Those who were crucified alongside Jesus
“Finally, those who were crucified alongside Jesus also joined in taunting Him,” continued the Pope. He explained that they were “upset with Jesus” because He did not take them down from the cross. For this reason they said to Him “Save yourself and us!” (Lk 23: 39). They looked to Jesus only to resolve their problems, said the Pope.
Pope Francis noted that “God does not come only to free us from our ever-present daily problems, but rather to liberate us from the real problem, which is the lack of love.” Lacking in love and thinking only of ourselves is the “primary cause of our personal, social, international and environmental ills,” said the Pope. It is “the father of all evils.”
Yet one of the thieves then looks at Jesus and sees in Him a humble love. He entered heaven by doing one thing alone: turning his concern from himself to Jesus, from himself to the person next to him (cf. v. 42).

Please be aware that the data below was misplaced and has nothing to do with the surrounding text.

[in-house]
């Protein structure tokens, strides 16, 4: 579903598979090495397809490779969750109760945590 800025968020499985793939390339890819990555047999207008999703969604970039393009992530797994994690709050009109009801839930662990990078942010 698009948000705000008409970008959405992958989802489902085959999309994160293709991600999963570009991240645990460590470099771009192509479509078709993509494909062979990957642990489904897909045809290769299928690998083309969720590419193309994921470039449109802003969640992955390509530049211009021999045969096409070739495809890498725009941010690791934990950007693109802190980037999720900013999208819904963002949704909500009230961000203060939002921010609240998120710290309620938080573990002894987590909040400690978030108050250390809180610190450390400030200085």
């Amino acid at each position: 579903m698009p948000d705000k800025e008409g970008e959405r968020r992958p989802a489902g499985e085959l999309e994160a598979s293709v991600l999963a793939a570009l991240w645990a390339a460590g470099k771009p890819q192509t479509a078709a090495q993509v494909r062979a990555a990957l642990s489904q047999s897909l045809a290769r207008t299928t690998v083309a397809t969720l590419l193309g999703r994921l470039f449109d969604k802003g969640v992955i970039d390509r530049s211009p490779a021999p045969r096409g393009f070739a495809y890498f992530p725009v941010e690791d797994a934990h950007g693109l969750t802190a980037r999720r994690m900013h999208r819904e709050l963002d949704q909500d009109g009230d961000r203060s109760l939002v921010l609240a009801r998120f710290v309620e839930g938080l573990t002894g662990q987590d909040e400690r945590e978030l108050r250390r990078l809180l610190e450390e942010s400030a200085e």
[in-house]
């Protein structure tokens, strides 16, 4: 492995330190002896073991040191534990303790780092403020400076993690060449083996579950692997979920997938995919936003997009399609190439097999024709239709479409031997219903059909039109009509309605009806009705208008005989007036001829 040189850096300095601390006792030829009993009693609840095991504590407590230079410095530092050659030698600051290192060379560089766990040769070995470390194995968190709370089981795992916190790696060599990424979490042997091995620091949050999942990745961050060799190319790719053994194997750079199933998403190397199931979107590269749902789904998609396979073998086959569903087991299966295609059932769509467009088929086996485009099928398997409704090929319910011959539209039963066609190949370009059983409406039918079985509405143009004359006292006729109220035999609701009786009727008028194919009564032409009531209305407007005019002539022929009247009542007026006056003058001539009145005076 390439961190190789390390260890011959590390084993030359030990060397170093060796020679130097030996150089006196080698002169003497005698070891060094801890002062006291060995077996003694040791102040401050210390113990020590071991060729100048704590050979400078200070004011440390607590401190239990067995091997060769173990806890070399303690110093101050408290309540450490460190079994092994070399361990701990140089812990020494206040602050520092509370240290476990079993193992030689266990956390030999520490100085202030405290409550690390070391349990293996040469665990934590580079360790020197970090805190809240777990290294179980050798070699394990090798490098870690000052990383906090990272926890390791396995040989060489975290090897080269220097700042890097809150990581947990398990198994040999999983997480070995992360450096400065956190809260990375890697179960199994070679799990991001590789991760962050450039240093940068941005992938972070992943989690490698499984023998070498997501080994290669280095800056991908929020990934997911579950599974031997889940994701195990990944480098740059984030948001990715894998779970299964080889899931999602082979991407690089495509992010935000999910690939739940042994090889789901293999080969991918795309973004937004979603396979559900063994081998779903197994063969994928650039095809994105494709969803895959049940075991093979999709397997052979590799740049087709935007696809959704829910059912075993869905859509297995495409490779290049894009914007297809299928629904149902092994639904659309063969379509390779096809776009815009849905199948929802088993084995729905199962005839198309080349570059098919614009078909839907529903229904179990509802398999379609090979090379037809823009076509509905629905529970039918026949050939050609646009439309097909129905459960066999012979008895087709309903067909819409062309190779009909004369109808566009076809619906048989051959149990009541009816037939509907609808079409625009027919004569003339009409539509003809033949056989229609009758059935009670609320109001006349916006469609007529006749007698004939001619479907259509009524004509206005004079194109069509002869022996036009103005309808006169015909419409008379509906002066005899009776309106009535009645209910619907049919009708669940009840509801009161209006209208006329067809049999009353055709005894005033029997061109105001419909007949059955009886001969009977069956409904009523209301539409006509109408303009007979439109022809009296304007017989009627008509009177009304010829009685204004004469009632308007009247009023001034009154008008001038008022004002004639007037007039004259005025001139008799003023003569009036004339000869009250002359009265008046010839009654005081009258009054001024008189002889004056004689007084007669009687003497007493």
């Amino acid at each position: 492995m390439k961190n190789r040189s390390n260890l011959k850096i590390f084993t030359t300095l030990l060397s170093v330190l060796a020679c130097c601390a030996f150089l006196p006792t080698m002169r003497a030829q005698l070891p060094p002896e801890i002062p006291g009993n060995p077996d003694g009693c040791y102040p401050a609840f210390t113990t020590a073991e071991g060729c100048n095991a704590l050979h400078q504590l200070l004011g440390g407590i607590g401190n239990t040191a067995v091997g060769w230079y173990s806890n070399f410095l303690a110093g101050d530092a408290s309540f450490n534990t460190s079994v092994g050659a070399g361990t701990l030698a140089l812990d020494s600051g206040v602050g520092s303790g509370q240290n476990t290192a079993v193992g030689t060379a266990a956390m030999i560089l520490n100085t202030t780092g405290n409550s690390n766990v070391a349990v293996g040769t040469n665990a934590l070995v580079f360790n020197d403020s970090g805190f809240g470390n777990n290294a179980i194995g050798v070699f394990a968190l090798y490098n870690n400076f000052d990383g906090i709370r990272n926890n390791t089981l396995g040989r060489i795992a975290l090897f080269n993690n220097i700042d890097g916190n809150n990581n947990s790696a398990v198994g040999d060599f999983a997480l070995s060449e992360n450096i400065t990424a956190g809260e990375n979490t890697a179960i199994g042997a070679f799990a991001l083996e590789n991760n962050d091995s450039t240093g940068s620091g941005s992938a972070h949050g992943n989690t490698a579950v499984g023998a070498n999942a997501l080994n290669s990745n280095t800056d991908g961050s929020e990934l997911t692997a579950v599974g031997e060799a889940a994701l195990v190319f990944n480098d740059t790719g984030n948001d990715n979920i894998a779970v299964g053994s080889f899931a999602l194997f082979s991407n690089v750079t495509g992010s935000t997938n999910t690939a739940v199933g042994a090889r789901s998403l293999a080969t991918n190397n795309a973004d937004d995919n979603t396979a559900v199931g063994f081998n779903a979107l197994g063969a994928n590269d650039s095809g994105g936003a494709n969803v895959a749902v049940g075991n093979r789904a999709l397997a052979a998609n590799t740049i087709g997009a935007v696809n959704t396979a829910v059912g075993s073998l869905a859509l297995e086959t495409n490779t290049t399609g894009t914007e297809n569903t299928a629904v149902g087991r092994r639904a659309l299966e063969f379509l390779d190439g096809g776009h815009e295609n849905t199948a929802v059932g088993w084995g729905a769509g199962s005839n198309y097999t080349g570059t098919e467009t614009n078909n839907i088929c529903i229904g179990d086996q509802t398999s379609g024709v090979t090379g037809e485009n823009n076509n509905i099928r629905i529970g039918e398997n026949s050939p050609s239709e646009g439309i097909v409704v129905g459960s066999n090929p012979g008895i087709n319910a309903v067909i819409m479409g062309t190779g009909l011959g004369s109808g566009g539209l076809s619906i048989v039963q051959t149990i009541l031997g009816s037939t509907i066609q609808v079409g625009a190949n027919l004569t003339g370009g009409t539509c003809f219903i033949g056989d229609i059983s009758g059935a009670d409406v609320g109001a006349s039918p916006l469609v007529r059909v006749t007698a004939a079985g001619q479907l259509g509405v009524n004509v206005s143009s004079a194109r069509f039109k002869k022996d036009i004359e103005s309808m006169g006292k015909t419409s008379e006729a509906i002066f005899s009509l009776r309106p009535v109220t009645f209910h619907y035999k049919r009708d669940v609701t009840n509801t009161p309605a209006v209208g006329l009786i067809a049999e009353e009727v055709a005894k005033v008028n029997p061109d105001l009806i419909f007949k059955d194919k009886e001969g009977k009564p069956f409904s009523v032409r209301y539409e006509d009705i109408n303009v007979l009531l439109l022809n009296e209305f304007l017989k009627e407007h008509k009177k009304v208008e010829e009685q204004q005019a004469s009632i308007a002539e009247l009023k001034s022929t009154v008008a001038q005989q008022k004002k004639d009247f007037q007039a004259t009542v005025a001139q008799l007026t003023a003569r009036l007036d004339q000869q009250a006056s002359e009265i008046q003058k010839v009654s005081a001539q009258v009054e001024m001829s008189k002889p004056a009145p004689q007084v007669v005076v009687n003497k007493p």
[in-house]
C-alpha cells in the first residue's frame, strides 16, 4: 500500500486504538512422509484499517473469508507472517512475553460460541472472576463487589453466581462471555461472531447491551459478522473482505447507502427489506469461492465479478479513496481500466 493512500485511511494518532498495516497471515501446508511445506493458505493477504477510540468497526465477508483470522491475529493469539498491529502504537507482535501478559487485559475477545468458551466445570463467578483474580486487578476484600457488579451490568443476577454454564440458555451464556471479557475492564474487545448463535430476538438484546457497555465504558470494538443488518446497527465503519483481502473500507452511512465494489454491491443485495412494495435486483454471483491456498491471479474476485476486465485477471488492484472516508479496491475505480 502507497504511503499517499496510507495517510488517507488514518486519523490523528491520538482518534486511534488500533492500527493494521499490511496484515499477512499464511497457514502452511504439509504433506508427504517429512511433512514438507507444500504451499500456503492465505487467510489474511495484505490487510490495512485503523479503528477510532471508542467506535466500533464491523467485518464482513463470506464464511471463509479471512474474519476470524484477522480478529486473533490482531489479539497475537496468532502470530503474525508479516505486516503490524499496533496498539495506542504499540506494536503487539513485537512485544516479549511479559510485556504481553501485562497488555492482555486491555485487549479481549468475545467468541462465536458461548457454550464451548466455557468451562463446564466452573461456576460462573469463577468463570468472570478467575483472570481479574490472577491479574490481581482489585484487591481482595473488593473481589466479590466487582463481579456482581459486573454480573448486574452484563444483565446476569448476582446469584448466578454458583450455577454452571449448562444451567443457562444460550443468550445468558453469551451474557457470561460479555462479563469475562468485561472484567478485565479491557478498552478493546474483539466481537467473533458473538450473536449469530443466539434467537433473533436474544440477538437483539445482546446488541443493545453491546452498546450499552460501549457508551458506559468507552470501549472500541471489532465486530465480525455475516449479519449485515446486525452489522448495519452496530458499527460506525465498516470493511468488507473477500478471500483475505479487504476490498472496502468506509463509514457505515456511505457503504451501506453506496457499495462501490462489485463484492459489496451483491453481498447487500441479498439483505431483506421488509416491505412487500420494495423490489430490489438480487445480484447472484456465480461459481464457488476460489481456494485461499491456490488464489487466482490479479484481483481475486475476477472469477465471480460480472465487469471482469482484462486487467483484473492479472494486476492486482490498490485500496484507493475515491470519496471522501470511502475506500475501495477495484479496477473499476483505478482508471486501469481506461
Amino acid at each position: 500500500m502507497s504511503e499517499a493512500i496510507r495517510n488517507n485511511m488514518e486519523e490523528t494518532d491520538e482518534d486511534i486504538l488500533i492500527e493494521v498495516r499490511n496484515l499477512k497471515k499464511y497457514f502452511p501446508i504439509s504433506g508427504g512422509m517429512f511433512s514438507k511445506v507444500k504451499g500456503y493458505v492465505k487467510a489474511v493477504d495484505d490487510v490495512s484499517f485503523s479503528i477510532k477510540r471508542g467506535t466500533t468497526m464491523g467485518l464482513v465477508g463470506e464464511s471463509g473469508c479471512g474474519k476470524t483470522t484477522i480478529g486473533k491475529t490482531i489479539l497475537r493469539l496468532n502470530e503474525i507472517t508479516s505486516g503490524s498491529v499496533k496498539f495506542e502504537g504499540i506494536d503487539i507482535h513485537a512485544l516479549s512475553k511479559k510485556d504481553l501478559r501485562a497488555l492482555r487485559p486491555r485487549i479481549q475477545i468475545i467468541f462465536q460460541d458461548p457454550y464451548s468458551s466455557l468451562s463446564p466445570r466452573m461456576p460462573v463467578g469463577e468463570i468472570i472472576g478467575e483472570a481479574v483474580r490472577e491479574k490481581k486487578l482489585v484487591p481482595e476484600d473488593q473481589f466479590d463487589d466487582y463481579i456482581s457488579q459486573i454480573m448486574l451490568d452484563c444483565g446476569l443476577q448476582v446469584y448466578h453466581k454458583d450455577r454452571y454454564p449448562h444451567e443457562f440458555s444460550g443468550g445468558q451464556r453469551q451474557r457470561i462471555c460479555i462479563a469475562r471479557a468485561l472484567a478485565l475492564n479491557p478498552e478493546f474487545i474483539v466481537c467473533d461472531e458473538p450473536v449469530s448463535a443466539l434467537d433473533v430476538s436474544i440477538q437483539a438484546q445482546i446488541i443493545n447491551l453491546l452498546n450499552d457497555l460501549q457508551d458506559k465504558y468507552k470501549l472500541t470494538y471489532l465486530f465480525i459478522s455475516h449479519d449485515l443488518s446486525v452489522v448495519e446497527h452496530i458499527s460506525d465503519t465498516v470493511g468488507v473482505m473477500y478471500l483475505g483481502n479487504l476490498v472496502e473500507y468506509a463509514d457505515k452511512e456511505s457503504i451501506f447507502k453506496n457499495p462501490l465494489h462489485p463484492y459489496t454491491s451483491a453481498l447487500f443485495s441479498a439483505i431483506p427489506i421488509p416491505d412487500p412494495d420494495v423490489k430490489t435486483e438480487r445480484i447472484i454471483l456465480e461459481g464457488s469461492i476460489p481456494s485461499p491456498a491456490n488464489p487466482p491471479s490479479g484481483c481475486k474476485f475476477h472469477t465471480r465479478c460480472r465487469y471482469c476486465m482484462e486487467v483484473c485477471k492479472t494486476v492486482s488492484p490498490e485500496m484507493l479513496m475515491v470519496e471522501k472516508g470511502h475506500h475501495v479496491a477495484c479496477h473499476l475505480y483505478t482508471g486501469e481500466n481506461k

Calvary: a duel between God and man
Pope Francis then turned his reflections to Calvary, describing it as the site of “a great ‘duel’ between God, who came to save us, and man, who wants to save only himself; between faith in God and worship of self; between man who accuses and God who excuses.”
In the end, said the Pope, God’s victory was revealed; His mercy came down upon the earth.
Jesus’ arms, outstretched on the cross, mark the turning point, for God points a finger at no one, but instead embraces all. For love alone extinguishes hatred, love alone can ultimately triumph over injustice. Love alone makes room for others. Love alone is the path towards full communion among us.
Unity and fraternity
Finally, Pope Francis prayed God might grant us the grace to be more united and fraternal.
“The closer we become to the Lord Jesus, the more we will be open and ‘universal,’ since we will feel responsible for others. And others will become the means of our own salvation: all others, every human person, whatever his or her history and beliefs. Beginning with the poor, who are those most like Jesus.”
In being more fraternal, concluded the Pope, we become more “credible witnesses of the true God.”